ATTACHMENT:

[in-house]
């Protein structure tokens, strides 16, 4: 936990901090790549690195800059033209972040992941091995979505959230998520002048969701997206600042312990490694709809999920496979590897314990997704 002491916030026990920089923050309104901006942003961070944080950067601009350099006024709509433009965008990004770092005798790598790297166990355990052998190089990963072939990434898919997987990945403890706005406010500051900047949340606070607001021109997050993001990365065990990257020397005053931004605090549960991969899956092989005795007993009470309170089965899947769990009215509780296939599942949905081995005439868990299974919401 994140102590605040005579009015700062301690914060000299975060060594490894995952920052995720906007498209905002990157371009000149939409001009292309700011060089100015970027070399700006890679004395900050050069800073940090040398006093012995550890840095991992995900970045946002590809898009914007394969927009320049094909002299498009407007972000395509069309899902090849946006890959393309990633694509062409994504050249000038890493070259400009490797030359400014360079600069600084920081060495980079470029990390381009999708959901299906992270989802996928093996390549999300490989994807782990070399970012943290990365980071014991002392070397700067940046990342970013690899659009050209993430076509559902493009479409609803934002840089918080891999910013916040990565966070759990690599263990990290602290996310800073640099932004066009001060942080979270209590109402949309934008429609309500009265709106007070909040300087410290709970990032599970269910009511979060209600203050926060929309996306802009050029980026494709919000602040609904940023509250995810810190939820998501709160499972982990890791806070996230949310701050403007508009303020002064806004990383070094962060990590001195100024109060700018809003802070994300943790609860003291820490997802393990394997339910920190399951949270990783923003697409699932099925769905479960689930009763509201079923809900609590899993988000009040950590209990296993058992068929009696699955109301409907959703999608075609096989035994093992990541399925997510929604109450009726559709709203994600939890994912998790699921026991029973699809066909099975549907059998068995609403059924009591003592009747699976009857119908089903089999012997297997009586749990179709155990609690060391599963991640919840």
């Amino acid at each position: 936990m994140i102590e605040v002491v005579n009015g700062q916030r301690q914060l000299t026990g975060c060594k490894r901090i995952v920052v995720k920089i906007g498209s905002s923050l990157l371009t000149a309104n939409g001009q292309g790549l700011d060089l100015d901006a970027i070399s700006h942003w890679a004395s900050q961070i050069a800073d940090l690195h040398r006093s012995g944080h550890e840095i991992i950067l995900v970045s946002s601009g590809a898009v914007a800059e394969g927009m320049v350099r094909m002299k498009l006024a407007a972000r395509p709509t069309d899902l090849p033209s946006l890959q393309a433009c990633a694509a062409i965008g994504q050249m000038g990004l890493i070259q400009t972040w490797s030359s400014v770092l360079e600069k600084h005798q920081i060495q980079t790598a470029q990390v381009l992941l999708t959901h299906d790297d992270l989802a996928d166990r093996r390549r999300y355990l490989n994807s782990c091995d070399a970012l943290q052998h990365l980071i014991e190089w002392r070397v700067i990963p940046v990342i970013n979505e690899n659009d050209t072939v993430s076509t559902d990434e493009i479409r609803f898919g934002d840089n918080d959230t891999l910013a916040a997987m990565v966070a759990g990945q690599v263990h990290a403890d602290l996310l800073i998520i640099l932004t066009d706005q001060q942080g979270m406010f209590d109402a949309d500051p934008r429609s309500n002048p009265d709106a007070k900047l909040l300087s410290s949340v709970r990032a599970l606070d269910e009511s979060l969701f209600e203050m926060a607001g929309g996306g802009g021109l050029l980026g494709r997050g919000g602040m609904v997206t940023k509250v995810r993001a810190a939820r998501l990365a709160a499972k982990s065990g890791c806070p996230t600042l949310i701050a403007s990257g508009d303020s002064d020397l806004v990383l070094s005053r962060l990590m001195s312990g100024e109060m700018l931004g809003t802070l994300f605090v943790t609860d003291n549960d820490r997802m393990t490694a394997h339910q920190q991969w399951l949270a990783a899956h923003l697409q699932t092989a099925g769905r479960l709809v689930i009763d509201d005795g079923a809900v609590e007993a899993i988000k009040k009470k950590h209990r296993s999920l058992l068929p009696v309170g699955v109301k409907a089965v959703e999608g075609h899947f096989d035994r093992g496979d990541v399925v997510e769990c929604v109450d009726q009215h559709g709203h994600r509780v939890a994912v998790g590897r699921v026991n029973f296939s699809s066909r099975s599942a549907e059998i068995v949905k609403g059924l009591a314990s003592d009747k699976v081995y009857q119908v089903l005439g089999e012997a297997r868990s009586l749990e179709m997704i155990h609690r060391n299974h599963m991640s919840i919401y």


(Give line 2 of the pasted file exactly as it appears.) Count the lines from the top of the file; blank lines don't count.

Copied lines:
């Protein structure tokens, strides 16, 4: 936990901090790549690195800059033209972040992941091995979505959230998520002048969701997206600042312990490694709809999920496979590897314990997704 002491916030026990920089923050309104901006942003961070944080950067601009350099006024709509433009965008990004770092005798790598790297166990355990052998190089990963072939990434898919997987990945403890706005406010500051900047949340606070607001021109997050993001990365065990990257020397005053931004605090549960991969899956092989005795007993009470309170089965899947769990009215509780296939599942949905081995005439868990299974919401 994140102590605040005579009015700062301690914060000299975060060594490894995952920052995720906007498209905002990157371009000149939409001009292309700011060089100015970027070399700006890679004395900050050069800073940090040398006093012995550890840095991992995900970045946002590809898009914007394969927009320049094909002299498009407007972000395509069309899902090849946006890959393309990633694509062409994504050249000038890493070259400009490797030359400014360079600069600084920081060495980079470029990390381009999708959901299906992270989802996928093996390549999300490989994807782990070399970012943290990365980071014991002392070397700067940046990342970013690899659009050209993430076509559902493009479409609803934002840089918080891999910013916040990565966070759990690599263990990290602290996310800073640099932004066009001060942080979270209590109402949309934008429609309500009265709106007070909040300087410290709970990032599970269910009511979060209600203050926060929309996306802009050029980026494709919000602040609904940023509250995810810190939820998501709160499972982990890791806070996230949310701050403007508009303020002064806004990383070094962060990590001195100024109060700018809003802070994300943790609860003291820490997802393990394997339910920190399951949270990783923003697409699932099925769905479960689930009763509201079923809900609590899993988000009040950590209990296993058992068929009696699955109301409907959703999608075609096989035994093992990541399925997510929604109450009726559709709203994600939890994912998790699921026991029973699809066909099975549907059998068995609403059924009591003592009747699976009857119908089903089999012997297997009586749990179709155990609690060391599963991640919840």